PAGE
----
Torrens GT8 Lucerne is the first grazing tolerant, highly winter active lucerne to be released to the Australian market that has been trialled under the Internationally recognised Standard Test Protical for grazing tolerant lucerne. This product was selected from highly winter active survivors in grazing tolerance trials at Leigh Creek (Victoria) and Gundagai (New South Wales). With a high leaf to stem ratio and fine stems it produces high quality forage for premium hay production or grazing.
By combining winter activity and grazing tolerance, Torrens GT8 provides flexibility not previously available. The low crown height offers protection to the plant from heavy grazing, high tyre traffic or hoof damage. This flexibility means that the product fits a wide range of farm systems from hay production and crop rotations to grazing enterprises. It also gives producers more management options and the ability to respond to variable conditions.
Grazing tolerance and winter activity – the ultimate comination
- The FIRST highly winter active grazing tolerant Lucerne*
- A true dual-purpose lucerne
- Strong resistance to most lucerne pests and diseases
- Premium quality hay (high leaf to stem ratio)
- Suitable for a wide range of farming systems
- Ultra persistent under grazing with improved traffic tolerance
- Suited to dryland and irrigated systems
Sowing and establishment
Identify an area to plant lucerne a minimum of 6 months prior to sowing. Correct paddock selection is a key driver for long term lucerne stand persistence. Lucerne will grow on a variety of soils, but does best on deep, well-drained soils of medium to light texture.
Rich alluvial soils are ideal, but lucerne also thrives on most of the red earths, red-brown earths, and well-drained black and grey soils found throughout the cropping zone. Established lucerne tolerates saline soils moderately well, but seedlings are less tolerant.
Lucerne requires highly fertile slightly acidic soils, soil testing at least 12 months in advance allows enough time for deficiencies to be identified and fixed. Understanding the limitations of lucerne is important: factors such as low pH, Aluminiun and where it is within the soil profile will determine if the paddock is suitable for sowing lucerne.
Preparing the seed bed takes into consideration the soil type and cultivation of the soil to ensure the soil is fine. This will aid the soil to seed contact at the time of sowing as well as good supporting moisture infiltration around the seed either after a rainfall event or irrigation. Poor weed control is one of the most common issues that can lead to poor lucerne establishment.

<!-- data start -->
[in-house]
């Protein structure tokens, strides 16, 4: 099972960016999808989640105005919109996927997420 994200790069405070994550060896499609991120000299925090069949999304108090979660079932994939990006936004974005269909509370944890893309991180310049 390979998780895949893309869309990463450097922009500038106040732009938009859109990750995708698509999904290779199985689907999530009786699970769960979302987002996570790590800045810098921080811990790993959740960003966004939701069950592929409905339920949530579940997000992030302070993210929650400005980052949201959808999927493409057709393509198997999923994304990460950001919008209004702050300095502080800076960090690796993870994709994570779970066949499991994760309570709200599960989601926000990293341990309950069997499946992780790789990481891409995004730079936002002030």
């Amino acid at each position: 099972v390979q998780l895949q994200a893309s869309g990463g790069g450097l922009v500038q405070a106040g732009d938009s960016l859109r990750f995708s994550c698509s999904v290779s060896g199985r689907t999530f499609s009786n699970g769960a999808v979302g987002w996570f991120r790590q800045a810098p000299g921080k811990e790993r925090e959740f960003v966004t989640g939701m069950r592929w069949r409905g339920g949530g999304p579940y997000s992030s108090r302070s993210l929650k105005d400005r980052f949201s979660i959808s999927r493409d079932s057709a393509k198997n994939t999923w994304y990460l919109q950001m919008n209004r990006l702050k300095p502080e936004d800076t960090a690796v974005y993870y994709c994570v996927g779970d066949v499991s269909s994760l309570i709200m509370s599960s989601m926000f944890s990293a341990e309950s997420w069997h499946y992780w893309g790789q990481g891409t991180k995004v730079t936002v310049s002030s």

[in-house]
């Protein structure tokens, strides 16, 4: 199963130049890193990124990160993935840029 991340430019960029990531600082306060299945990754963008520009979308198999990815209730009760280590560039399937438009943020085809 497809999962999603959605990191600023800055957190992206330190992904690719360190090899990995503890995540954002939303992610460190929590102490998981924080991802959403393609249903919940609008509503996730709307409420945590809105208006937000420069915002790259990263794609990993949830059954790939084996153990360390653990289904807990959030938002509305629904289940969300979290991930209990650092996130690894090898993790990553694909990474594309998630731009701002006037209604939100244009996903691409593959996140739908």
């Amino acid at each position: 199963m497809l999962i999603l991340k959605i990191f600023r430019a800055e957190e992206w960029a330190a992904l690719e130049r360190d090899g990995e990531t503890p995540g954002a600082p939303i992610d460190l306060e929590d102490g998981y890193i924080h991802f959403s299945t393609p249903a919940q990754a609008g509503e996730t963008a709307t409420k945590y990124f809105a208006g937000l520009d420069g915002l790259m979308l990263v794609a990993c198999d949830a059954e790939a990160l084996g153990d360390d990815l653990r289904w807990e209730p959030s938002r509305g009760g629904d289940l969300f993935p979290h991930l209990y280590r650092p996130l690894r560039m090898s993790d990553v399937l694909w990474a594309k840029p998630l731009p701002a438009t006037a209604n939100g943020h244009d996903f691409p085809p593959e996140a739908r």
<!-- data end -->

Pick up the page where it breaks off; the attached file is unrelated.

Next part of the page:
Weed control must start the year prior to sowing the lucerne to ensure adequate time and opportunity to control any weeds that are present in the paddock. This should also reduce the need for post emergent herbicides to be used in the young lucerne crop as this can retard growth.
The sowing depth needs to be managed as lucerne is a small seed and therefore only needs to be sown at no more the 15mm deep. This will enable the lucerne to germinate and the seedling to rise above the soil to begin photosynthesis. Correct paddock selection is a key driver for long term lucerne stand persistence.
First grazing/cutting: Allow the lucerne to reach a minimum of 50% flowering (50% of the tallest stems have a flower) prior to the first grazing/cutting, If the stand is weedy at establishment it can be grazed/cut once if it is 15-20 cm tall and then left to flower a minimum of 50%
Spring – Seasonal management (focus on Stock performance)
- Start to graze the first paddock when lucerne is approximately 20-25 cm high (1500 kgDM/ha)
- Graze for 5-7 days until all green leaf and soft stem is gone
- Allow 35-42 days recovery (any shorter reduces root size and stem height)
Summer – Focus on stock performance
- Short rotation, 30-35 days recovery
- Water stress accelerates flowering but leaf is still high quality
- Conserve a true surplus (i.e. where there is more lucerne available than stock demand)
Autumn – Focus on lucerne
- Plant Replenishing Root Reserves
- Allow a minimum of 50% of the tallest lucerne stems to have an open flower at least once from mid summer to autumn to allow root reserves to recharge before grazing
- Graze if drought is ‘terminal’ i.e. plants stop growing to avoid loss of leaves, then allow recovery to at least 20cm height after rain
- Long rotation, 42 days i.e. 6 weeks between grazings
- Aphids can be an issue. These can be cleaned up in late autumn/early winter by hard grazing once growth has stopped
- Shorter day length and decreasing temperatures signal the plant to start directing energy to root reserves for stand persistence and production next spring
Winter – Focus on management
- Hard graze when growth stops, for example once frost stops growth
- Spray weeds before or around the shortest day, spraying later into winter and after the shortest day affects spring production.
- Resist the urge to graze regrowth after the first winter grazing, as this delays spring growth/first grazing and reduces yield
- The order in which paddocks are ‘hard grazed’ and then sprayed in winter dictates the order they will be ready for grazing in spring
Minimum 350mm rainfall per annum unless irrigated